If you’ve ever wondered why so many youngsters begin their musical careers on the piano versus the French horn, the bagpipes or the steel drum, the answer is simple. “The piano is the most logical choice because it offers basic music theory,” says Calista Anne Waddy. “The piano provides every aspect of music: rhythm, fine motor skills, notes, higher level chords. It’s also very visual, allowing one to see and get their fingers on the right notes more easily. Once a child masters the piano, it’s easier to pick up other instruments.”
Whatever the starter instrument, it’s wise to not run out and buy the top of the line until you are sure that your children are going to continue with lessons for several years. This is why classified ad publications like the Penny Pincher have an abundance of used pianos for sale; and why so many family room pianos sit, collecting dust with no one to play them. Renting for the first six to twelve months is usually the smartest choice. Once you are sure that your child’s music interest isn’t just a passing phase, then it’s necessary to make sure he or she has a dependable practice instrument of their own.
Just like the cost of music lessons, time commitments can vary depending on age, skill, and music difficulty. For beginners, it’s fair to expect 30 minutes of practice, five days a week, in addition to one weekly half-hour lesson. “Younger children should not be required to sit a long time,” points out Suann Strickland. “Spaced frequent repetition of short, but focused, practice is more effective in imprinting information and building skills. Smart parents and teachers will create shorter-term incentives and rewards for a [child’s] consistent efforts.” J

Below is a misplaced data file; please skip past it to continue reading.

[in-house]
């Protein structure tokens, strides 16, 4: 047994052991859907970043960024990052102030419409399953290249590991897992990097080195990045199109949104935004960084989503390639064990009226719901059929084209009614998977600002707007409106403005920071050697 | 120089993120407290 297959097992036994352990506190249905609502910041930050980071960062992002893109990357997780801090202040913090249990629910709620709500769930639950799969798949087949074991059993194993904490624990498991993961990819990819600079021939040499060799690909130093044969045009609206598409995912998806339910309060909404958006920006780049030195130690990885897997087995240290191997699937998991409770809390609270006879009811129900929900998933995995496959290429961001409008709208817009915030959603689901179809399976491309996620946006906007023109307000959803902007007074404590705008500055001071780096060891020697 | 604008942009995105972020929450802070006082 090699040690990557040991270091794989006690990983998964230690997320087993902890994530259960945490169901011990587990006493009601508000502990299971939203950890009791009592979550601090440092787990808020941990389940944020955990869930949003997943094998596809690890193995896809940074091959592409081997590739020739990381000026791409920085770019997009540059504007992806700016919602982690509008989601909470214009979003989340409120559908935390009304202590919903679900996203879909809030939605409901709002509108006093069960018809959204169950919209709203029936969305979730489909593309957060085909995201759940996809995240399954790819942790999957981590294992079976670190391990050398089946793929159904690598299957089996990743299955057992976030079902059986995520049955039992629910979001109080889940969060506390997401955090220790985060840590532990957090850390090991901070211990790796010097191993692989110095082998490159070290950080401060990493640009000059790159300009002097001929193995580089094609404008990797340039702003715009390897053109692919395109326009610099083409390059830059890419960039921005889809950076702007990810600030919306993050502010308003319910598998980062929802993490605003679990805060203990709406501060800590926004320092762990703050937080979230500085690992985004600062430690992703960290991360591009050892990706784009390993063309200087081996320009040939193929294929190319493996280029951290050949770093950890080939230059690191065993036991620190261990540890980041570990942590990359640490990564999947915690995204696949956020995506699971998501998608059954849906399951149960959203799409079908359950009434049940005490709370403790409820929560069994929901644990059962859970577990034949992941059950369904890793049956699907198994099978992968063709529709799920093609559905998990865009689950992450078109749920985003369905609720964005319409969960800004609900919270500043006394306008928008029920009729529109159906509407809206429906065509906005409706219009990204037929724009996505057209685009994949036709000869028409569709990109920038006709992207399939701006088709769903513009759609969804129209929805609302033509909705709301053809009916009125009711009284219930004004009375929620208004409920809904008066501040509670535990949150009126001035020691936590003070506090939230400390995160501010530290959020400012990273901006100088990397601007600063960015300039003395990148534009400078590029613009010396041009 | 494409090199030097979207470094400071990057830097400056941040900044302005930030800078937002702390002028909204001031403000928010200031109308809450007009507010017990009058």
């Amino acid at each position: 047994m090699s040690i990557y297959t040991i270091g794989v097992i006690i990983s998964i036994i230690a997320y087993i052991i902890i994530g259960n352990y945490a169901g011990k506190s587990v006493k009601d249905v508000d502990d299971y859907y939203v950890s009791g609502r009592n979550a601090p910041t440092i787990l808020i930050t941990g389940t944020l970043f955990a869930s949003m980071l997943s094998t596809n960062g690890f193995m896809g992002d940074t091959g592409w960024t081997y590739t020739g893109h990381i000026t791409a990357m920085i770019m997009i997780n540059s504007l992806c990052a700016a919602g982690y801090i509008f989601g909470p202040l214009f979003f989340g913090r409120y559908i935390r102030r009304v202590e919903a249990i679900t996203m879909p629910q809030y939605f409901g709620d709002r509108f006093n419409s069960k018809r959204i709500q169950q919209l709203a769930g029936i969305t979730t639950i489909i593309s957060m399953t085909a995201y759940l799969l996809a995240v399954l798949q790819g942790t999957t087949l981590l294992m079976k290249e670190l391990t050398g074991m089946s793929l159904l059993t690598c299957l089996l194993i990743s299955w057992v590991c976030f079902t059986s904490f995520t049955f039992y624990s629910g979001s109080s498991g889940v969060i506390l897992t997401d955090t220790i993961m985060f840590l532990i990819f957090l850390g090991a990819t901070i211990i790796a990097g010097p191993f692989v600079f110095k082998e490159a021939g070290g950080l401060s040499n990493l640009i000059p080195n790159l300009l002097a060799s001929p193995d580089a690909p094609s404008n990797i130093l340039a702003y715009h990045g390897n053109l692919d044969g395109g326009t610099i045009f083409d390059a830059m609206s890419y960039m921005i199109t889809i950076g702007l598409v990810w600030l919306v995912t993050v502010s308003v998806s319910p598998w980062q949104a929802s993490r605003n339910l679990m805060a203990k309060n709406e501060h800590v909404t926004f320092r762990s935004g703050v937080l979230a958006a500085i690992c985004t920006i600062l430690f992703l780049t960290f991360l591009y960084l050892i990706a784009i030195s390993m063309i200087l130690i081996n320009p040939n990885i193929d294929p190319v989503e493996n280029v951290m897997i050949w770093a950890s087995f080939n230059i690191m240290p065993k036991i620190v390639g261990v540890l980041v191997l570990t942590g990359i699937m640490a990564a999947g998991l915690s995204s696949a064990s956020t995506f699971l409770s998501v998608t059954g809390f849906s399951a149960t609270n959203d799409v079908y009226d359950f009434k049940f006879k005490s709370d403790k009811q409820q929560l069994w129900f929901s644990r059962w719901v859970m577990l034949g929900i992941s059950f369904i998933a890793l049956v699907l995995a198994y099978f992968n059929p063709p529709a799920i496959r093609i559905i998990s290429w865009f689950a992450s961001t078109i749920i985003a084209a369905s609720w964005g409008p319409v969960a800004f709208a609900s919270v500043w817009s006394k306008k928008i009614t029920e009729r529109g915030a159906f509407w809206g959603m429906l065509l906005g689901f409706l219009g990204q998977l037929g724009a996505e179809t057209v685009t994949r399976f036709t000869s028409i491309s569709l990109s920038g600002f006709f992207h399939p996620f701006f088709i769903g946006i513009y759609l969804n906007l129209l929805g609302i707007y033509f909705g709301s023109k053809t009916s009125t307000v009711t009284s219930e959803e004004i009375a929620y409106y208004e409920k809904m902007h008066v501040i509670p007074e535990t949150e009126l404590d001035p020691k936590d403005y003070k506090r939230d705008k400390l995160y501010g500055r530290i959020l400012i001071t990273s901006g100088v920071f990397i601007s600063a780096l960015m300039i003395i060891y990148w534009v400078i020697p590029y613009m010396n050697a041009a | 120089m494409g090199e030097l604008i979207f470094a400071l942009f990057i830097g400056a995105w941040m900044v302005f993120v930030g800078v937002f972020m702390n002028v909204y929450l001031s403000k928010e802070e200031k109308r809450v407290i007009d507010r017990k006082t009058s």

Pointers for Finding the Right Instructor
• Ask about experience, credentials and music training. It’s usually preferable to have a teacher with a degree in music.
• Find out how the instructor accommodates different learning styles.
• Make sure that you and the teacher share the same musical goals for your child (within reason).
• When interviewing potential instructors, ask to see the studio where lessons are held to gauge the learning environment.
• Always choose a teacher with a good reputation and an available list of references.
A few popular music schools in our area . . .
Mikado Academy of Music, Macon
Dancing Fingers Music Heart School, Macon
First Baptist Church, Perry